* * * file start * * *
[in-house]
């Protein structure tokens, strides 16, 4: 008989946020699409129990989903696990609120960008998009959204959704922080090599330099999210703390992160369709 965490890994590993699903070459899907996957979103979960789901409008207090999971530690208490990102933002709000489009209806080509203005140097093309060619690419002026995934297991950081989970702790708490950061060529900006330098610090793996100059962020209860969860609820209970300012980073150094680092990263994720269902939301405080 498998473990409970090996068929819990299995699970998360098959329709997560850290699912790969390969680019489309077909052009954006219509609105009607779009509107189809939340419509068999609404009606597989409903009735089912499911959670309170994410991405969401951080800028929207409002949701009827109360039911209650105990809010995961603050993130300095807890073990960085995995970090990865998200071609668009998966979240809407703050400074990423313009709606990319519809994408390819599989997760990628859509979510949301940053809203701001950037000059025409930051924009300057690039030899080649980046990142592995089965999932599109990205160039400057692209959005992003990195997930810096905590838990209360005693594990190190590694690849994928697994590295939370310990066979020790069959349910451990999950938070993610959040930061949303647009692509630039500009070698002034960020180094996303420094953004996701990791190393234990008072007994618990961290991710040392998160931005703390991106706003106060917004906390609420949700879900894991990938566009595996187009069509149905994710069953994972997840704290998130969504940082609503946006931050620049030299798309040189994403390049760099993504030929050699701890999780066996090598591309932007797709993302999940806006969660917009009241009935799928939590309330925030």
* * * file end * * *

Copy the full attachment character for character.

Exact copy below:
[in-house]
């Protein structure tokens, strides 16, 4: 008989946020699409129990989903696990609120960008998009959204959704922080090599330099999210703390992160369709 965490890994590993699903070459899907996957979103979960789901409008207090999971530690208490990102933002709000489009209806080509203005140097093309060619690419002026995934297991950081989970702790708490950061060529900006330098610090793996100059962020209860969860609820209970300012980073150094680092990263994720269902939301405080 498998473990409970090996068929819990299995699970998360098959329709997560850290699912790969390969680019489309077909052009954006219509609105009607779009509107189809939340419509068999609404009606597989409903009735089912499911959670309170994410991405969401951080800028929207409002949701009827109360039911209650105990809010995961603050993130300095807890073990960085995995970090990865998200071609668009998966979240809407703050400074990423313009709606990319519809994408390819599989997760990628859509979510949301940053809203701001950037000059025409930051924009300057690039030899080649980046990142592995089965999932599109990205160039400057692209959005992003990195997930810096905590838990209360005693594990190190590694690849994928697994590295939370310990066979020790069959349910451990999950938070993610959040930061949303647009692509630039500009070698002034960020180094996303420094953004996701990791190393234990008072007994618990961290991710040392998160931005703390991106706003106060917004906390609420949700879900894991990938566009595996187009069509149905994710069953994972997840704290998130969504940082609503946006931050620049030299798309040189994403390049760099993504030929050699701890999780066996090598591309932007797709993302999940806006969660917009009241009935799928939590309330925030």